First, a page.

The Los Angeles City Planning Department released plans for a new incentive-based zoning system for more affordable housing units Downtown.
“Downtown creates something of a unique challenge where on the western side of Downtown there’s this older TFAR program that’s existed since the 1980s,” said Steve Garcia, city planning associate, external affairs, division of Los Angeles City Planning.
TFAR is the transfer of floor area rights program. It allows developers to sell their floor area rights to other parcels. In addition to floor area rights, some programs allow for the sale of height, or housing or parking units.
“There’s no prioritization of benefits within that program,” he added. “It’s really all just subject to this lengthy discretionary process. We knew that we would need to expand the boundaries of this domain of community benefits, but then also it just needed to be a modernized program, both in terms of value of benefits and prioritization. So, in July of last year, we released the first draft of the Community Benefits Program.”
The existing TFAR would be replaced by the Community Benefits Program, which will increase affordable housing opportunities across neighborhoods, including an approval process that is simplified, standardized and fair.
Unlike the TFAR program, which covers less than 25% of Downtown, the Community Benefits Program would expand housing, including permanent supportive and affordable housing, to about 60% of Downtown.
“The benefits program as it’s proposed extends to pretty much the entire community plan area,” Garcia said. “So this is getting as far north as Chinatown, across the Arts District, the Fashion District, the Historic Core, and then into Bunker Hill and the Financial District.”
The proposal includes a new base and bonus system for Downtown that will establish a clearer set of objective standards for projects that wish to build beyond their base zoning.
All future project applicants will have to adhere to these standards.
To exceed a project’s base floor area, developers will need to set aside a specified amount of units as affordable.
A new category—deeply low income—for affordable housing has also been developed for the policies and stated goals of the Community Benefits System. That category is for those who earn less than 15% of the area median income, which is $0 to $15,000 for a household of four.
By including the minimum prescribed affordable housing, a project will be eligible for a 35% increase in floor area.
Additional incentives are also available for projects that provide neighborhood-serving amenities, such as open space and child care facilities. However, they must still set aside a number of units as affordable.
The Community Benefits Program would replace a lengthy and complicated process for reviewing individual project appraisals with a straightforward set of approvals that would apply the same rules to each project.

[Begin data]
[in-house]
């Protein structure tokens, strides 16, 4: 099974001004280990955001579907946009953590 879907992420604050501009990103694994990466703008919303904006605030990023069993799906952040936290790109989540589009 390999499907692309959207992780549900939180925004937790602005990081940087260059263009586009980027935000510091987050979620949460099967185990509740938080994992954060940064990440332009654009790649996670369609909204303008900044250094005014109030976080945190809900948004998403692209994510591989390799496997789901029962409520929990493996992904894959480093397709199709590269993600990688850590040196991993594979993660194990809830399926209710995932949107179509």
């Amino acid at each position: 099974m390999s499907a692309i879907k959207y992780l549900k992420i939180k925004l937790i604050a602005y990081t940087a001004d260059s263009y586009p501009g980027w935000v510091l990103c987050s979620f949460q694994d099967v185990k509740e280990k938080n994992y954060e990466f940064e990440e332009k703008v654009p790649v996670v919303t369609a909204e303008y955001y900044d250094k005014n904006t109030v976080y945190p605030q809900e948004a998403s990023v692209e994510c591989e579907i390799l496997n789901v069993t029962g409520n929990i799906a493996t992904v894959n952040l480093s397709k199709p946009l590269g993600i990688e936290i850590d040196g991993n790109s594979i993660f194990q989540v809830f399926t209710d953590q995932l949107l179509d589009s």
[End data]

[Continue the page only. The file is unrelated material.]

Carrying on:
“This is really a forward-looking 20-year plan. So this is looking at the future of Downtown through the year 2040,” Garcia said. “In doing that, it’s establishing fundamentally goals and policies to help guide the city’s thinking about Downtown over this period of time. And then it’s establishing what the zoning will be to help facilitate those goals and policies.”
Following a fall public hearing, the Community Benefits System will advance to the City Planning Commission for its consideration.
“Our hope is the advancement to the City Planning Commission will take place in early 2021,” said Garcia.
After the City Planning Commission makes a recommendation on the plan, it will then go to the City Council, at its land-use committee, for consideration.
“It’s possible that if we have our hearing in the fall and we have our City Planning Commission meetings in early 2021, the council could potentially take action within the first half of the 2021 calendar year,” Garcia said.
Altogether the Community Benefits Program is for Downtown Los Angeles through 2040.
“The Downtown plan really is centered around accommodating the anticipated growth Downtown in an equitable and sustainable manner, which is really pointing at the need for things like community benefits,” Garcia said.
“It’s also looking at supporting and sustaining the ongoing revitalization of Downtown—just understanding that there’s a lot of fantastically positive momentum Downtown and wanting to continue to bolster that. It’s looking at reinforcing Downtown’s job orientation. This is a regional job center. This is the employment epicenter within the Southern California region, and we want to continue to recognize and reinforce that.
“Also we’re really looking at growing and supporting the residential base Downtown. This is a relatively new challenge. There weren’t nearly as many people living Downtown 10 to 15 years ago. That has continued to grow, which is a wonderful and positive thing, but with that comes the challenge of ensuring that there are the amenities and services Downtown that are necessary to sustain a residential population.”